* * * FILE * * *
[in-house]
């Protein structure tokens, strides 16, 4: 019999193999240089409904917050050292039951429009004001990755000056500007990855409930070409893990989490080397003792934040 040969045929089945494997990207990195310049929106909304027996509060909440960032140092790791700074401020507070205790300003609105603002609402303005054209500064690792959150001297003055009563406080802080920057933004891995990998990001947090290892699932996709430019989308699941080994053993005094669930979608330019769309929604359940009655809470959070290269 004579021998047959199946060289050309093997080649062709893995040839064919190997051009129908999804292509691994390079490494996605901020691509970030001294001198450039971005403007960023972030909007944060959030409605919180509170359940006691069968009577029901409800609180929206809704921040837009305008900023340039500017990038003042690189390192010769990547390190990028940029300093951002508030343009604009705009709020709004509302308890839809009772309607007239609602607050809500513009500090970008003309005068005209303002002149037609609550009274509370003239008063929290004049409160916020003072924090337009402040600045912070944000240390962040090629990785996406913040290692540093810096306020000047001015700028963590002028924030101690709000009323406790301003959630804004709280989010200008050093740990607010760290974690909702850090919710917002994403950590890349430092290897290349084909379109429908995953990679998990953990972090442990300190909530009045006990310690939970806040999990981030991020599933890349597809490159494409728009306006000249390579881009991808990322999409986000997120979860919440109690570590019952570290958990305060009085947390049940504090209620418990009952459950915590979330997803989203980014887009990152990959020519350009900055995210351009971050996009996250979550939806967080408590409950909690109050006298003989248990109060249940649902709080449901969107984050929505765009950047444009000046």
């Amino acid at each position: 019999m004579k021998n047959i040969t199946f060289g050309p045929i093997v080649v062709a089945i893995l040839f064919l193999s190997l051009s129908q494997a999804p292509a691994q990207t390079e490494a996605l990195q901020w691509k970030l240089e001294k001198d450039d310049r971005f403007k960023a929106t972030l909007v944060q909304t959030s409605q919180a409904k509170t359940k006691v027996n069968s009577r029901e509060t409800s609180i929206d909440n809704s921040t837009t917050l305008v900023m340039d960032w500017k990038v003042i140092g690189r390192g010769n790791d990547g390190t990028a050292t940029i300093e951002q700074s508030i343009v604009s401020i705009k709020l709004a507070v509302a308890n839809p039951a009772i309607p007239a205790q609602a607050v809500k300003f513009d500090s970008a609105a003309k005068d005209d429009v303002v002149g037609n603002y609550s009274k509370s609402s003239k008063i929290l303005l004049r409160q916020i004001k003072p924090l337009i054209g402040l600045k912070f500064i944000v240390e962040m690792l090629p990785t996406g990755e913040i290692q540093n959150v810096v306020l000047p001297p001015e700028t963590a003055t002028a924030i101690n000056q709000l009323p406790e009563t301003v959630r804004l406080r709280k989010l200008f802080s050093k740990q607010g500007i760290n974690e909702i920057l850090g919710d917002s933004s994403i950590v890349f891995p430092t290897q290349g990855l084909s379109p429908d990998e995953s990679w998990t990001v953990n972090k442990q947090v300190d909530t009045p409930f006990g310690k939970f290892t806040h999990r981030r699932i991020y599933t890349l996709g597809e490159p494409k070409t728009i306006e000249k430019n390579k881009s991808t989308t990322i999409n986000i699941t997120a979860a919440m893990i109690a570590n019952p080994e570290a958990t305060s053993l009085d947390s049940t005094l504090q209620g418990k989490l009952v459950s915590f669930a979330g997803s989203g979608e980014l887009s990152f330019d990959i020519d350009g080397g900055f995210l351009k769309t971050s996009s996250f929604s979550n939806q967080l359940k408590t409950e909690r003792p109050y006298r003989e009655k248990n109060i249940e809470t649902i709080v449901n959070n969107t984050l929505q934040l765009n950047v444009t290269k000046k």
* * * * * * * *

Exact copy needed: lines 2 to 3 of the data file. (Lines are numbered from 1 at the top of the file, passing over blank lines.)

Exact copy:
């Protein structure tokens, strides 16, 4: 019999193999240089409904917050050292039951429009004001990755000056500007990855409930070409893990989490080397003792934040 040969045929089945494997990207990195310049929106909304027996509060909440960032140092790791700074401020507070205790300003609105603002609402303005054209500064690792959150001297003055009563406080802080920057933004891995990998990001947090290892699932996709430019989308699941080994053993005094669930979608330019769309929604359940009655809470959070290269 004579021998047959199946060289050309093997080649062709893995040839064919190997051009129908999804292509691994390079490494996605901020691509970030001294001198450039971005403007960023972030909007944060959030409605919180509170359940006691069968009577029901409800609180929206809704921040837009305008900023340039500017990038003042690189390192010769990547390190990028940029300093951002508030343009604009705009709020709004509302308890839809009772309607007239609602607050809500513009500090970008003309005068005209303002002149037609609550009274509370003239008063929290004049409160916020003072924090337009402040600045912070944000240390962040090629990785996406913040290692540093810096306020000047001015700028963590002028924030101690709000009323406790301003959630804004709280989010200008050093740990607010760290974690909702850090919710917002994403950590890349430092290897290349084909379109429908995953990679998990953990972090442990300190909530009045006990310690939970806040999990981030991020599933890349597809490159494409728009306006000249390579881009991808990322999409986000997120979860919440109690570590019952570290958990305060009085947390049940504090209620418990009952459950915590979330997803989203980014887009990152990959020519350009900055995210351009971050996009996250979550939806967080408590409950909690109050006298003989248990109060249940649902709080449901969107984050929505765009950047444009000046």
């Amino acid at each position: 019999m004579k021998n047959i040969t199946f060289g050309p045929i093997v080649v062709a089945i893995l040839f064919l193999s190997l051009s129908q494997a999804p292509a691994q990207t390079e490494a996605l990195q901020w691509k970030l240089e001294k001198d450039d310049r971005f403007k960023a929106t972030l909007v944060q909304t959030s409605q919180a409904k509170t359940k006691v027996n069968s009577r029901e509060t409800s609180i929206d909440n809704s921040t837009t917050l305008v900023m340039d960032w500017k990038v003042i140092g690189r390192g010769n790791d990547g390190t990028a050292t940029i300093e951002q700074s508030i343009v604009s401020i705009k709020l709004a507070v509302a308890n839809p039951a009772i309607p007239a205790q609602a607050v809500k300003f513009d500090s970008a609105a003309k005068d005209d429009v303002v002149g037609n603002y609550s009274k509370s609402s003239k008063i929290l303005l004049r409160q916020i004001k003072p924090l337009i054209g402040l600045k912070f500064i944000v240390e962040m690792l090629p990785t996406g990755e913040i290692q540093n959150v810096v306020l000047p001297p001015e700028t963590a003055t002028a924030i101690n000056q709000l009323p406790e009563t301003v959630r804004l406080r709280k989010l200008f802080s050093k740990q607010g500007i760290n974690e909702i920057l850090g919710d917002s933004s994403i950590v890349f891995p430092t290897q290349g990855l084909s379109p429908d990998e995953s990679w998990t990001v953990n972090k442990q947090v300190d909530t009045p409930f006990g310690k939970f290892t806040h999990r981030r699932i991020y599933t890349l996709g597809e490159p494409k070409t728009i306006e000249k430019n390579k881009s991808t989308t990322i999409n986000i699941t997120a979860a919440m893990i109690a570590n019952p080994e570290a958990t305060s053993l009085d947390s049940t005094l504090q209620g418990k989490l009952v459950s915590f669930a979330g997803s989203g979608e980014l887009s990152f330019d990959i020519d350009g080397g900055f995210l351009k769309t971050s996009s996250f929604s979550n939806q967080l359940k408590t409950e909690r003792p109050y006298r003989e009655k248990n109060i249940e809470t649902i709080v449901n959070n969107t984050l929505q934040l765009n950047v444009t290269k000046k």